“This is an example of very actionable content that readers can really use in their daily work lives,” she says.
Developing a Thought Leadership Position
Beyond service content, Hatch and her team also realized that taking an authoritative approach was important for positioning SAP Hybris as a thought leader.
Through early traffic data analysis, they began to extrapolate from the referring domain names that their audience consisted of readers from major brands and competitors – people who were engaging with the site at their work desks.
“We also look at the titles of our readers – we hit the C-suite and almost every rung below it,” Hatch says.
Reaching C-level audience members calls for higher-level content.
“We found that our audience is primed to see us as a future-forward thought leader (just look at our name), and our top Google search term is ‘future commerce.’ We hold the No. 1 search result for this keyword,” says Hatch.
The top performing piece of 2016, for instance, shows that this strategy is resonating with readers. The article “In 2020, Customer Experience Will Look Like This” drove more than 4,600 organic page views in just two months.
“It truly went viral,” says Hatch. “It also converted users over to a campaign offer on our brand websites at 20 percent. I believe this performed so well because it takes the future-forward view.”
Building Trust to Drive Conversions
FCEC’s newsletter is a key way that the company nurtures users.
Mischker surmises that it takes an average of 7 to 8 articles for a reader to make the decision that they want to spend more time with SAP.
“That’s the triggering point to give their personal information to subscribe,” he explains.
The key is providing high-value, high-quality articles to hook readers, then rewarding their trust with consistency.
This philosophy has paid off. FCEC has open rates of between 21 and 23 percent on its newsletter every month (among 5,000 subscribers).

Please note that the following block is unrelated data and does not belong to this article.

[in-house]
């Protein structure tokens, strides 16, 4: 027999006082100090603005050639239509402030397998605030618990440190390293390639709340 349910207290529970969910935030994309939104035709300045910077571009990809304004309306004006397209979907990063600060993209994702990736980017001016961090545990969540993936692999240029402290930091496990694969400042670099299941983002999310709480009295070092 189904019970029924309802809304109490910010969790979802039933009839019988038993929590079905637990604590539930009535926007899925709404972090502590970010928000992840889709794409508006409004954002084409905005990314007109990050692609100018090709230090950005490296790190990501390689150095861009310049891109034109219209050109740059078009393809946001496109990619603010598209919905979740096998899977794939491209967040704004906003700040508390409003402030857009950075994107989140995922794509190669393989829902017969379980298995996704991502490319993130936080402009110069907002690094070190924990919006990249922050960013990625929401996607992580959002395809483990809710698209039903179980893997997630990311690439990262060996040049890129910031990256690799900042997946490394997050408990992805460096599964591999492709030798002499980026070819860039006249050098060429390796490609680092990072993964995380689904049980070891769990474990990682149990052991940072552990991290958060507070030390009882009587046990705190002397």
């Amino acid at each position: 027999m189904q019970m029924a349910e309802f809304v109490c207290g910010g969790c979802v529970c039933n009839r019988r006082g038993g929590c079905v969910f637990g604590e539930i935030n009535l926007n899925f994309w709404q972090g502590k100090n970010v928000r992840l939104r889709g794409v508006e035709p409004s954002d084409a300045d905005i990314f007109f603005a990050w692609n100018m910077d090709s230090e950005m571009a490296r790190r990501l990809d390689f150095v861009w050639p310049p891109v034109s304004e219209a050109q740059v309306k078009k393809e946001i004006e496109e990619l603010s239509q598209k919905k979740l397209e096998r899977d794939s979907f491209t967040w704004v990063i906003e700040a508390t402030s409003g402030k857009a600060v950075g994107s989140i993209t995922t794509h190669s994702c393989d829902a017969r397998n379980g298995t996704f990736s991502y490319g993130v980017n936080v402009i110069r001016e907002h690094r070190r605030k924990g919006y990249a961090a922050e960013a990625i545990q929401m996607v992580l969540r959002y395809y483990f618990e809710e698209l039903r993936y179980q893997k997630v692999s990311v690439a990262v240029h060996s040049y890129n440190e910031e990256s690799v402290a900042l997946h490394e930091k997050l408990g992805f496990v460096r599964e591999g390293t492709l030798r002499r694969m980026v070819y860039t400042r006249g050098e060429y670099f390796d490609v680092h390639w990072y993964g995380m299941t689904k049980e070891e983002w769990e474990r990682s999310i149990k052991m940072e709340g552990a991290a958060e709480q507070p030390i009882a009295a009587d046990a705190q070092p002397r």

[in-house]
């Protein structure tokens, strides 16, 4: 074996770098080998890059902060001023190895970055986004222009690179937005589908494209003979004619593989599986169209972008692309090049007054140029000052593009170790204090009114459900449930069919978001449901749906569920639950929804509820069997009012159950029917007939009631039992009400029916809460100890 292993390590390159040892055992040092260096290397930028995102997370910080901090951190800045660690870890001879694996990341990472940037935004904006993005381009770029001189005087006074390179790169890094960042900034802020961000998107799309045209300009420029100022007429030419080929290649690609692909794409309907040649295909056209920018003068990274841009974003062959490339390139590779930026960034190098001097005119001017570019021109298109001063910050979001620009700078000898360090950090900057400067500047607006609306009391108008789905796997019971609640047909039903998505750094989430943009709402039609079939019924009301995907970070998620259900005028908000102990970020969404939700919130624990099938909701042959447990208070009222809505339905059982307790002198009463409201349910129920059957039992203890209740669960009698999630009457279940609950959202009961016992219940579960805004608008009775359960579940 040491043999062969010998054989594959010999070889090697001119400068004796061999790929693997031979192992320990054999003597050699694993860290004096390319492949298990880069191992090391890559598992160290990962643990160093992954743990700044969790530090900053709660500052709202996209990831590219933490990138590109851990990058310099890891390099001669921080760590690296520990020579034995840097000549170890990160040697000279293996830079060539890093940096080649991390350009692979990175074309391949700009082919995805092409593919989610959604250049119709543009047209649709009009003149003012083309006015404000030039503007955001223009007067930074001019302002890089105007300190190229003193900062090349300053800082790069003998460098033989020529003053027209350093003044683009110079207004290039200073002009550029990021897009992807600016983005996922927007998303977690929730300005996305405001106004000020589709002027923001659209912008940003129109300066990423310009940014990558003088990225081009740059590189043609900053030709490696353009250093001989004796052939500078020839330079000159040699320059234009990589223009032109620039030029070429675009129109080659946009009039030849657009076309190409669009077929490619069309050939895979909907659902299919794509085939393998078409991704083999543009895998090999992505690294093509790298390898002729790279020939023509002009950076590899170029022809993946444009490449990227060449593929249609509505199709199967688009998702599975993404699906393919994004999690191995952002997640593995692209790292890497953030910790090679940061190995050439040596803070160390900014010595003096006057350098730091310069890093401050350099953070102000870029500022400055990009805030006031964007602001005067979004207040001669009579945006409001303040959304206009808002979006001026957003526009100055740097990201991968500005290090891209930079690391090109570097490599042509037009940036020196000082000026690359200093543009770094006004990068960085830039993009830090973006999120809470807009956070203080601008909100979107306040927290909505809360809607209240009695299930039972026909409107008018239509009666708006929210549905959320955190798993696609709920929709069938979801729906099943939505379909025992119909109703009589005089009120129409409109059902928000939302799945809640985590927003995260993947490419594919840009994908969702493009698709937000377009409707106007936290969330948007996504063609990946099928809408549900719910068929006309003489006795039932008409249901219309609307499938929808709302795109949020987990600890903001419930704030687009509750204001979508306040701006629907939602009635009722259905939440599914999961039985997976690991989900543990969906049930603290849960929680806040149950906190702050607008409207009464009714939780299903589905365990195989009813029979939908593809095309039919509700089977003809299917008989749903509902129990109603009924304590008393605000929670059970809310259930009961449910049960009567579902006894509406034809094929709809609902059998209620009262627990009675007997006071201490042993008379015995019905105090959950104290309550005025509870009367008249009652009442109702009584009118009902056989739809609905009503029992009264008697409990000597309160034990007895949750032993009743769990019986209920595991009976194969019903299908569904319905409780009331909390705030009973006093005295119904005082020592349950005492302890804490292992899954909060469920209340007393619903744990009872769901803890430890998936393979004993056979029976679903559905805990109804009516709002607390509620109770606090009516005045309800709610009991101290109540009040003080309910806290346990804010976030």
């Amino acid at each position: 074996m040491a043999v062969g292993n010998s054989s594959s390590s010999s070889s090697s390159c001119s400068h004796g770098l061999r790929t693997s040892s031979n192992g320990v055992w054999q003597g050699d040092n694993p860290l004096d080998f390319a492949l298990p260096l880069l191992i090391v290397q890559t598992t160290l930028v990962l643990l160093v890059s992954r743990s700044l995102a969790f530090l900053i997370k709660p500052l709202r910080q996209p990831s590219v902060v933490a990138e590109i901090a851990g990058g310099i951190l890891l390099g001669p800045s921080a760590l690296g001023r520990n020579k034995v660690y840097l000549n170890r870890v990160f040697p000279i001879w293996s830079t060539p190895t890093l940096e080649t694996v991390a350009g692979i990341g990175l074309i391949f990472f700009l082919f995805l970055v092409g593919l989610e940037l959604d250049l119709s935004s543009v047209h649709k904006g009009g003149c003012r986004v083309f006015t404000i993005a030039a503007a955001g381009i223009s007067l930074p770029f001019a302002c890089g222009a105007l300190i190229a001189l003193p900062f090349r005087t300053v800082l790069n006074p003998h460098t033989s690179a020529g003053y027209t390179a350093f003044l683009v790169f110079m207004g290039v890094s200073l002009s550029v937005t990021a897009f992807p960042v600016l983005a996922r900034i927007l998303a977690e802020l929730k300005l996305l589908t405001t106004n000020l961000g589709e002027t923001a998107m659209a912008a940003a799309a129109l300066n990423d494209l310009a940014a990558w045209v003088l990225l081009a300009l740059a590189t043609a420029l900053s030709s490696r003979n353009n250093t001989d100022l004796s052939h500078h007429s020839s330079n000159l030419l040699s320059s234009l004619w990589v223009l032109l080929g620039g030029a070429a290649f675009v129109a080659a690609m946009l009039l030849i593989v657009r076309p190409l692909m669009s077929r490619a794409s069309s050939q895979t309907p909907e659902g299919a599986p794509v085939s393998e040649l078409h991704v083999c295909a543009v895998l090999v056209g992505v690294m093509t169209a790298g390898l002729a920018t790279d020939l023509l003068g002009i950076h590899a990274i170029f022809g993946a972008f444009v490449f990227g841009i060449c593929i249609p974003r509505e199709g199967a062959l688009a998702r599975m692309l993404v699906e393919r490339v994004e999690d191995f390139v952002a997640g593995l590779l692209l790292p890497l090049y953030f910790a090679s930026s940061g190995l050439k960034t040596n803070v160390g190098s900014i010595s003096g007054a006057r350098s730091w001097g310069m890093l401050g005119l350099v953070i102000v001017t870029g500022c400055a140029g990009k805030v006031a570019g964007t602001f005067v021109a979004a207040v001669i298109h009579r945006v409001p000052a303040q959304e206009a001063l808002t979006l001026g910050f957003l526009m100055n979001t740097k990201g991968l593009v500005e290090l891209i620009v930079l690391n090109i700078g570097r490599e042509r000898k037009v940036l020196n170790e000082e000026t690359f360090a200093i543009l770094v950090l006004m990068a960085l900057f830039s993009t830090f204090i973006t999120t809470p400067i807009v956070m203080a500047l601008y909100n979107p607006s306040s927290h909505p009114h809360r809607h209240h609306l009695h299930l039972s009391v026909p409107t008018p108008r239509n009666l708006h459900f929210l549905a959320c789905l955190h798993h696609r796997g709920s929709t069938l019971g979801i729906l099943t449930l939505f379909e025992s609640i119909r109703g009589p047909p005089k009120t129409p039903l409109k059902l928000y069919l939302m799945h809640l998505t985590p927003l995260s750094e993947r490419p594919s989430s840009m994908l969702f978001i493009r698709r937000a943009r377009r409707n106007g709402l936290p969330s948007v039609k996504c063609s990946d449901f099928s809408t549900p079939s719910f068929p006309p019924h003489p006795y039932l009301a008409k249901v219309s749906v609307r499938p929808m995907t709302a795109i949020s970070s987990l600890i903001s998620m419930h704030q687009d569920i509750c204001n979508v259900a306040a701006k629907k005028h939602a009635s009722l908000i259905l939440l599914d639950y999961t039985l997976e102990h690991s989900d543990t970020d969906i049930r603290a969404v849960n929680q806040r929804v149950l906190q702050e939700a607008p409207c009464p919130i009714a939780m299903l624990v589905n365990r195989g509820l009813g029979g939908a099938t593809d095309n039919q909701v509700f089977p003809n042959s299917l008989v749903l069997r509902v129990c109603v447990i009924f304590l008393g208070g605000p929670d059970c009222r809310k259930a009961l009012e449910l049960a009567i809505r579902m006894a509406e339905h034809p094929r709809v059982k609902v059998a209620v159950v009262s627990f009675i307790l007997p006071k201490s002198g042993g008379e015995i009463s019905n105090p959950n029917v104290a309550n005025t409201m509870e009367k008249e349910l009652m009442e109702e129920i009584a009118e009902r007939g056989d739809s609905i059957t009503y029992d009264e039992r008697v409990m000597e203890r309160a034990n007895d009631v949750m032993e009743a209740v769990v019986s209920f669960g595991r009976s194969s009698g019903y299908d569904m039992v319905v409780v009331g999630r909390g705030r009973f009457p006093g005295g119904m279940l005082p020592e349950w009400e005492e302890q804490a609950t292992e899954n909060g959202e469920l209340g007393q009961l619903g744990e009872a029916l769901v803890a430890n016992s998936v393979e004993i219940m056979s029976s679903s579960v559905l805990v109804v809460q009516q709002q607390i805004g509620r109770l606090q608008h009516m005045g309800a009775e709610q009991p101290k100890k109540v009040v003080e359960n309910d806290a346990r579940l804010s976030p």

“The reason why people who receive the newsletter open it, is that they subscribed to it, and they know what they are opening will give them value,” Mischker says.
Measuring Success Based on Key KPIs
FCEC’s main function is to drive leads into the top of the funnel, so the team focuses on related metrics including pageviews, visitors, newsletter growth, social engagement – and, most importantly, conversions to Hybris.com’s rich library of gated content that ranges from solution briefs to whitepapers to analyst reports.
The team notes that it took two years to prove ROI by measuring those conversions. However, once they were able to, they secured valuable buy-in from others in the company.
“Once we could show the traffic routes people take up to the point they would click to download something, that became very powerful,” says Mischker. “Management realized the power of our whole operation.”
Beyond that, the team spends every day looking at different analytics to inform content decisions and make improvements.
“We use NewsCred, Adobe, Google, and other platforms to see where people are checking in, and with what content,” Hatch says.
She’s also proud of FCEC’s continued growth. In 2016, SAP increased pageviews by 20 percent.
“That’s on a four-year-old property and it was entirely organic – no paid media,” Hatch says.
The Bottom Line
In 2017, FCEC’s biggest goal is to develop a more harmonious relationship with the parent Hybris.com site, of which Hatch is also now editor. In addition, FCEC is looking to drive even more engagement and inbound responses.
Although Hybris.com has done a great job accruing more than 50,000 inbound leads a month, it’s beginning to apply FCEC’s winning content strategy as well. The homepage even features some content from FCEC.
“So far, the metrics are bearing us out – we see a lot of cross-traffic and engagement on both platforms, thanks to the original and useful content,” says Hatch.
With top performing content converting at rates as high as 28 percent, it goes to show that pairing original, quality content with themes that complement the call to action can be an effective strategy.
Or to put it more bluntly, as Hatch says: “Content marketing really works.”
Dawn Papandrea is a NewsCred Contributor.
Originally published on May 17, 2017 10:00 AM, updated May 18, 2017